We Have No Savings. Should We Pay Off Debt With a $15K Inheritance?
My husband (57) and I (50) need some advice on some next steps regarding a small inheritance we are about to receive. We both have 401(k)s and he has an additional pension, so our retirement savings is in OK shape. But other than that we do not have emergency savings.
We have about $10,000 in credit card debt, one car payment, a mortgage and household bills, so we are basically living paycheck to paycheck. We do make more than the minimum payments on our debt and are slowly chipping away at it. However, one unforeseen emergency and all the progress we have made would be wiped out.
My father-in-law passed away, and we will be getting about $15,000 in inheritance once the estate is settled. We have about $6,000 of home repairs that we need to make, leaving us with around $9,000.
My question is: Are we better off using all the money to pay off our credit cards, or should we keep some of the money to start saving while we continue to chip away at our debt?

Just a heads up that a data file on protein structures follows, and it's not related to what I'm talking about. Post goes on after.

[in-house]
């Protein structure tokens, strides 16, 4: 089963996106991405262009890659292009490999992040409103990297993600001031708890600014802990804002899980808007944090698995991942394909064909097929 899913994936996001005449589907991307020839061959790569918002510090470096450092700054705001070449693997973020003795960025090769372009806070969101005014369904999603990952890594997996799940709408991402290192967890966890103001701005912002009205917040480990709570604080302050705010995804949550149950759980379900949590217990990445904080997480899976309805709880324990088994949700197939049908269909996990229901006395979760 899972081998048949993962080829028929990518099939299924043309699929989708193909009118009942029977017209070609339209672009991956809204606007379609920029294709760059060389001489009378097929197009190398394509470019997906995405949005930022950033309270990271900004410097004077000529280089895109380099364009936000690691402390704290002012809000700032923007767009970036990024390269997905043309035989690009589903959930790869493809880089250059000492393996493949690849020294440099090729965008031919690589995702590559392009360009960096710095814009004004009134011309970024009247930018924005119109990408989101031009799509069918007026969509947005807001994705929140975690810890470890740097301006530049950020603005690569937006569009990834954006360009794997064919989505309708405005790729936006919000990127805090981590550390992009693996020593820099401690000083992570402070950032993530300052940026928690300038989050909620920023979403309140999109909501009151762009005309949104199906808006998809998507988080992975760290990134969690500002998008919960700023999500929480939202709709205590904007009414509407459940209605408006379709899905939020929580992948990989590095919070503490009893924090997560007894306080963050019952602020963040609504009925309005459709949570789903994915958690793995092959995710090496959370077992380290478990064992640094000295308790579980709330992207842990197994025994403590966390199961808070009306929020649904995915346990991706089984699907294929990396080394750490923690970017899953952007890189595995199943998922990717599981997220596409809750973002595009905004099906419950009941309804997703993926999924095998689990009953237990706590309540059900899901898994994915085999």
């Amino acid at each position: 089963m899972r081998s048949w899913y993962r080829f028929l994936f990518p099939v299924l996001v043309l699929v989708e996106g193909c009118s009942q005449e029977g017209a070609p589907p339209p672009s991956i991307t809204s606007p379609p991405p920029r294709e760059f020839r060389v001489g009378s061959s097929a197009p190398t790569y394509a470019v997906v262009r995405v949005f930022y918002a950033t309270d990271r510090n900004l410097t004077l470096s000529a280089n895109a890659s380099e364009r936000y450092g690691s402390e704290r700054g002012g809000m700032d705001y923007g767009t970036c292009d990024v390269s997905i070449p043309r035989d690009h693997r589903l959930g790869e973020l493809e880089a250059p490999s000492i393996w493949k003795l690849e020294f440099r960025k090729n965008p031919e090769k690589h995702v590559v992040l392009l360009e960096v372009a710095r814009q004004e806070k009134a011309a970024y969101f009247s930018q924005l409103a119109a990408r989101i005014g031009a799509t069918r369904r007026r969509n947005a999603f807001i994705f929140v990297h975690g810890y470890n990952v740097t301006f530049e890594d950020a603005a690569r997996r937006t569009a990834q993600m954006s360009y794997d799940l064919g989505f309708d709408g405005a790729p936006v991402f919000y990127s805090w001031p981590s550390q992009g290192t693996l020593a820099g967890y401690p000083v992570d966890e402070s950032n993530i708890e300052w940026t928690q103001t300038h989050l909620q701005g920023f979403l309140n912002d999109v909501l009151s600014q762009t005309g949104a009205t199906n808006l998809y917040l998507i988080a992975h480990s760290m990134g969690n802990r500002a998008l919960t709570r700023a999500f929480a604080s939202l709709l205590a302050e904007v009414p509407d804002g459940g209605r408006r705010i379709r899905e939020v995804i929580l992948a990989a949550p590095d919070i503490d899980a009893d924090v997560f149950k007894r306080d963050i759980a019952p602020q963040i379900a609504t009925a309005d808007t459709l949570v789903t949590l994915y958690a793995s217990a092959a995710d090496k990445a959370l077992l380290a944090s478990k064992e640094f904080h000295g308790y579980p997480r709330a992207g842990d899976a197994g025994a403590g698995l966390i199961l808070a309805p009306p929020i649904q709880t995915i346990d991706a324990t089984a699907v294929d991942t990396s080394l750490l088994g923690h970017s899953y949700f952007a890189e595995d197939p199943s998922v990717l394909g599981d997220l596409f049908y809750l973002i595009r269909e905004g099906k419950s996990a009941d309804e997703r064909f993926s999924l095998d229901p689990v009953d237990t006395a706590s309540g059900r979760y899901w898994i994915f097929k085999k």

I vote for going 50/50 here. Put half in an emergency fund and the other half toward your credit card debt.
That’s not quite as satisfying as seeing most of your credit card debt wiped away. But having $4,500 in a savings account at least gives you some cushion so that you wouldn’t have to sink deeper into debt or withdraw from your retirement funds in an emergency.
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That will leave you with credit card debt of around $5,500. Keep making payments of at least the amount you’re currently paying so you can whittle away at that debt faster. I’m a proponent of the debt snowball method, where you focus on the credit card with the smallest balance first while making minimum payments on the others. When you finish paying one card off, you focus all your efforts on the card with the next smallest balance until you’ve paid off all your cards. Since car loans and mortgages tend to have much lower interest rates than credit cards, stick with paying the minimums on both for now.
After you’ve paid off the credit card debt, start putting all of the money you were spending on payments toward your emergency fund. Aim to build at least a six-month emergency fund. That can sound overwhelming when you’re starting from scratch, but you’ll make much faster progress when you’re no longer bogged down by credit card debt.
Once you have a sufficient emergency fund, you can decide whether you want the money you were putting toward credit cards to go toward your other debt. If the interest rates on the car loan and mortgage are low, it’s fine to make minimum payments and use the extra money to save more or simply enjoy life.
Robin Hartill is a certified financial planner and a senior writer at Codetic. Send your tricky money questions to [email protected].